Teaching Without PowerPoint

So today I decided to override the wishes of the students and give an old-fashioned lecture. The one where you stand in front of the classroom and speak and sometimes write things on the board with chalk.

And I have to say that it was a strangely exhilarating experience. It also seemed to impress the students a lot. I saw an emotional response on their faces (I was talking about World War I). And after the end of the class, two students came up to me to ask what I was teaching next semester. Three other students approached me to say how much they enjoyed the class.

I’m a huge fan of technology and all but I have to admit that this got me thinking.

Students claim they love PowerPoint. But do they really?

10 thoughts on “Teaching Without PowerPoint

  1. It is more engaging I swear! Looking at a screen lulls you into a zombieish state. Poor lecturers really need them because lulled into looking at pretty pictures is better than falling asleep, but it wastes the talents of a great lecturer!

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  2. PP is loved since it saves the effort of writing material down. Sometimes it does greatly improve matters. If, f.e. it’s a course in engineering, instead of trying to draw numerous complicated circuit diagrams, which simply isn’t possible during lesson time, students can bring all printed diagrams to lecture and add comments, arrows, etc. In not exact sciences imho PP isn’t very necessary. It can be used instead of good old maps and pictures (like you showed here once a man on a horse) to make lecture more interesting, so I am not against it. Whether PP puts students to sleep or not depends on the lecturer and the benefits PP brings depend on the nature of the course.

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  3. As a student I always hated power point. I felt like professors used it without knowing how to use it in a good way.

    My very favorite method was a lecture prof that had a docu-cam, and would write his notes on the projector as he taught, so we could write at a reasonable pace.

    I have also had the pleasure of having one professor (and a second one who subbed for one day in a different class) who could simply talk, and had enough experience to know how fast to go for our writing to keep up, and when to pause for questions.

    There is a place for power point, and ways to use it that are very powerful, especially for marketing professionals. But delivering a large amount of academic knowledge isn’t necessarily enhanced by slapping it in a power point and projecting it up on the screen.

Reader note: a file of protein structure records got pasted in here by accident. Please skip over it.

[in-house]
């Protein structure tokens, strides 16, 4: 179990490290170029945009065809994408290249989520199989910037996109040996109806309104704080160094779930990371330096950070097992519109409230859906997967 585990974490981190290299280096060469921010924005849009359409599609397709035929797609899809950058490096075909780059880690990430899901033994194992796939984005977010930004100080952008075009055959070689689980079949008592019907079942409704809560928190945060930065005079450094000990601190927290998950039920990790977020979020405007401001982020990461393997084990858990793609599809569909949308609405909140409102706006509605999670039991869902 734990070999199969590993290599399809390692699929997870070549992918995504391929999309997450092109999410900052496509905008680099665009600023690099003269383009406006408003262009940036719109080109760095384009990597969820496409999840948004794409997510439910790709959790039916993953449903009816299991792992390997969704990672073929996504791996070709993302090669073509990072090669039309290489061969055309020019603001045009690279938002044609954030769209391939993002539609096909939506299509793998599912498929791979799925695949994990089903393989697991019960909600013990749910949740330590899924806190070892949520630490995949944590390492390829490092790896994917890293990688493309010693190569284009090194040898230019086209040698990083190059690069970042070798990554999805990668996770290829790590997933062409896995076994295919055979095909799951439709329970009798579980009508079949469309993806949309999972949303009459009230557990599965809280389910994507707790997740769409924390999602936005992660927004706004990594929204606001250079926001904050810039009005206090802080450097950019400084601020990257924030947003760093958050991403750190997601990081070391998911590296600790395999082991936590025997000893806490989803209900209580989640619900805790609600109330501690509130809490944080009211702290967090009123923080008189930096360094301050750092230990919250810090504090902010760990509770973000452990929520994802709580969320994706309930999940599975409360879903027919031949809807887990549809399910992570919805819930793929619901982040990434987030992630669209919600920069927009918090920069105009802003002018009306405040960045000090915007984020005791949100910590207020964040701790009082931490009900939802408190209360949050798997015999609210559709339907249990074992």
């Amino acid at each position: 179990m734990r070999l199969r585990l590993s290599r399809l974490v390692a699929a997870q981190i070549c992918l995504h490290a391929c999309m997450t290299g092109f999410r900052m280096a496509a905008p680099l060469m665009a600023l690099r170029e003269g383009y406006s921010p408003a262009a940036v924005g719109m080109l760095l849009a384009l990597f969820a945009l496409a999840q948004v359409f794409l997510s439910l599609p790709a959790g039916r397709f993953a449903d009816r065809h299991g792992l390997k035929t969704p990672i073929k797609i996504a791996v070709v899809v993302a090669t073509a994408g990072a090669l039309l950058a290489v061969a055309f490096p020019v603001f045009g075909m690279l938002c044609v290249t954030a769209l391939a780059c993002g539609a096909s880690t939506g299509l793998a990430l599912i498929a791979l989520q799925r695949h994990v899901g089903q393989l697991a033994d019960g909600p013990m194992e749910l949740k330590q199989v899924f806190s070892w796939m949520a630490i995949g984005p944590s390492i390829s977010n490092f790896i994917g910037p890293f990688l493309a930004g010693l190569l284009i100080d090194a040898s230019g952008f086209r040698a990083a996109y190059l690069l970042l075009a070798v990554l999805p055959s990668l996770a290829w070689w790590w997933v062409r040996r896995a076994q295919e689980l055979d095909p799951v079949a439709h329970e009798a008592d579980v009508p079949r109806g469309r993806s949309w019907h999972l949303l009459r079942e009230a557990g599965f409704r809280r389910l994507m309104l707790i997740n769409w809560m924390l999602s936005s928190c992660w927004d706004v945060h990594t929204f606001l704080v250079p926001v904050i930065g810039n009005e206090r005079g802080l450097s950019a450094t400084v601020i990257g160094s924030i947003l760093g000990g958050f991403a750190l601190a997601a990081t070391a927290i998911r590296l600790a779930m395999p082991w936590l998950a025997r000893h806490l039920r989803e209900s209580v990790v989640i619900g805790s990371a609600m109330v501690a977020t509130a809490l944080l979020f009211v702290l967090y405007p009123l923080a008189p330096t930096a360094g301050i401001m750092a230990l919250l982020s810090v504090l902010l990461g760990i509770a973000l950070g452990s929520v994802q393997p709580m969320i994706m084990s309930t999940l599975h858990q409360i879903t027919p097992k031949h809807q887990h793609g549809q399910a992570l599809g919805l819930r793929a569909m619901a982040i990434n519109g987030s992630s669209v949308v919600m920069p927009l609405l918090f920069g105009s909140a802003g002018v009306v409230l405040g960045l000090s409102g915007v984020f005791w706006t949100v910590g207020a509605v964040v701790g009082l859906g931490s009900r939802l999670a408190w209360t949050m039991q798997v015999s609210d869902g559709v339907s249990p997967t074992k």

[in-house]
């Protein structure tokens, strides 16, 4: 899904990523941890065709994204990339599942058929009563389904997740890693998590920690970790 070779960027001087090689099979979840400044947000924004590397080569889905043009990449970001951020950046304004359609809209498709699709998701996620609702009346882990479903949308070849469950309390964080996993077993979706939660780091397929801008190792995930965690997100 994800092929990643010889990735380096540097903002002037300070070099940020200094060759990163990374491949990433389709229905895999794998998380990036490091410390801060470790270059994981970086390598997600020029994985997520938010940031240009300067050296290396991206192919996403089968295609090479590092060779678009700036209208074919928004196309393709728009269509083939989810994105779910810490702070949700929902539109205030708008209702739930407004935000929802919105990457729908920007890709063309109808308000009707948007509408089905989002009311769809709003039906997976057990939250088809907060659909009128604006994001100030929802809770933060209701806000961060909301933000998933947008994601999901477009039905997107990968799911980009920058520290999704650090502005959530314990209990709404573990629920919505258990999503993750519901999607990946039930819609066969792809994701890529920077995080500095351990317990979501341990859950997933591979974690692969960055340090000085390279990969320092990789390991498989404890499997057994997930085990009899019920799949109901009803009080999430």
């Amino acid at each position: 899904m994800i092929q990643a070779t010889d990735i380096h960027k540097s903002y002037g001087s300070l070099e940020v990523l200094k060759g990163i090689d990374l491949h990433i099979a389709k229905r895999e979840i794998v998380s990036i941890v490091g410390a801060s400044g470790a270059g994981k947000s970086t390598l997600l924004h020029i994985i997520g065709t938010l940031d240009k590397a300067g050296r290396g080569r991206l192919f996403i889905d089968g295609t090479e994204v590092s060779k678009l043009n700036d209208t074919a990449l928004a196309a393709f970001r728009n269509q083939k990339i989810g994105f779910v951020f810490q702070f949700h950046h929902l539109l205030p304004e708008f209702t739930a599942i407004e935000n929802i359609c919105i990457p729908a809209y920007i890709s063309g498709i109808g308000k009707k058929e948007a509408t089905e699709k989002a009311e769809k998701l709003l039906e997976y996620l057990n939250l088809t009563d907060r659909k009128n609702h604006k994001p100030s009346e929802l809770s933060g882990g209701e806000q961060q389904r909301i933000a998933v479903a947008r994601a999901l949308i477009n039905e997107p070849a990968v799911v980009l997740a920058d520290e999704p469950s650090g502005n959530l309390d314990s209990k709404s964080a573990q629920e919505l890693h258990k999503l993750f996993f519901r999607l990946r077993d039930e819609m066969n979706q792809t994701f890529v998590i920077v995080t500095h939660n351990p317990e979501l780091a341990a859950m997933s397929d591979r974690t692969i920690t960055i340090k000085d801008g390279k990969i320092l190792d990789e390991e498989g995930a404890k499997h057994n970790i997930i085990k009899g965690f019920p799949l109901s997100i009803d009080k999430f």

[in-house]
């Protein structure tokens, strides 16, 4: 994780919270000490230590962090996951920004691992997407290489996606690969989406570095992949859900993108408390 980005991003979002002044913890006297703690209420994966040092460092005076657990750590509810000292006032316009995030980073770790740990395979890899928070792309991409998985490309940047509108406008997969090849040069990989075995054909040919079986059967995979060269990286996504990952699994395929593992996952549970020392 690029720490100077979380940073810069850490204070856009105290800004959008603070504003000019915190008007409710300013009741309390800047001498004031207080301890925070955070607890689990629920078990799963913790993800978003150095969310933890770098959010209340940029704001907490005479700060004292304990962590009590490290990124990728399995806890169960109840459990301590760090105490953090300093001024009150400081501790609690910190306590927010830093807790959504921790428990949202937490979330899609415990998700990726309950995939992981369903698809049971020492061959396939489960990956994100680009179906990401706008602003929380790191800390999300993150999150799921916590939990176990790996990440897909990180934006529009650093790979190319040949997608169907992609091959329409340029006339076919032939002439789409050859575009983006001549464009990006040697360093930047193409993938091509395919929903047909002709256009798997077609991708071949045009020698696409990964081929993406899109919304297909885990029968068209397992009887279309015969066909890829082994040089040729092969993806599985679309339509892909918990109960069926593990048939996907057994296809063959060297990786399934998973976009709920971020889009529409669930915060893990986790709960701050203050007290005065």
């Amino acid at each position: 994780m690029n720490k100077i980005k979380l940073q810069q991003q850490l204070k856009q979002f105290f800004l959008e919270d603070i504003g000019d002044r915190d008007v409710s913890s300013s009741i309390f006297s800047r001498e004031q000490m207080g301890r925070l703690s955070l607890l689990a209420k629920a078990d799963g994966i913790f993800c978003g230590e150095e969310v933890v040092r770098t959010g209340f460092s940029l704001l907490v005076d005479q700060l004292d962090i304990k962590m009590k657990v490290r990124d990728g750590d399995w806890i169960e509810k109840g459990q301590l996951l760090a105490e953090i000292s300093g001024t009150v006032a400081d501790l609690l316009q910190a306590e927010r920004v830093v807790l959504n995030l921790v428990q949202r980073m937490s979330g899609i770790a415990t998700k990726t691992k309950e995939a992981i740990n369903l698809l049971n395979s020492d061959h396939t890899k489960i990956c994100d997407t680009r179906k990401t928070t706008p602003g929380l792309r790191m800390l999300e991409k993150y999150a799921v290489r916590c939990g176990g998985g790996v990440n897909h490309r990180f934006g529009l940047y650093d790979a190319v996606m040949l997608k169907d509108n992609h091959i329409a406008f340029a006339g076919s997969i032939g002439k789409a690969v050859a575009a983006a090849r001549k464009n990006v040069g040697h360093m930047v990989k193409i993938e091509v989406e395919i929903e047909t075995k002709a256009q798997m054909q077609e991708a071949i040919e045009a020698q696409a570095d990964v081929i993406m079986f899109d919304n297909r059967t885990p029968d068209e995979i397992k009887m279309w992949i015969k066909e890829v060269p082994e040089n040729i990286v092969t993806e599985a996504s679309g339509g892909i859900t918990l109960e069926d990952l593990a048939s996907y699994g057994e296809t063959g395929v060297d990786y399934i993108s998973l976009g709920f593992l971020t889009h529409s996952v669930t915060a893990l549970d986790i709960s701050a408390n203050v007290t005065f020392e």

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  4. I don’t like it, mostly because in high school it was part of the reason I almost failed AP Physics at one point.

    I learn better when I actually have to copy something as the professor is speaking and writing. And it gives me time to think. PowerPoint presentations often have so much information in them–and I don’t learn a thing from them.

    There are times when it can be used effectively, though, especially when there are diagrams and pictures that would take too long to draw. It’s also nice to be able to link to a video.

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  5. PowerPoint is a tool, not a method. I agree with the other commenters who state that there are good and bad ways of using it. As a student, I find it very helpful when used well. When used poorly, it’s a bad lecture, which can also occur without PowerPoint.

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  6. There is nothing like taking notes. As you take notes you process the information. As Kellen writes, professors have to learn how to keep a reasonable pace while lecturing (I tend to be carried away and I start to speak fast) and to know when to pause for questions.

    I also think that we are at a point in which we still do not know how to use PowerPoint properly. I only use PowerPoint as a “visual organizer.”

    Students appreciate a good old lecture once in a while.

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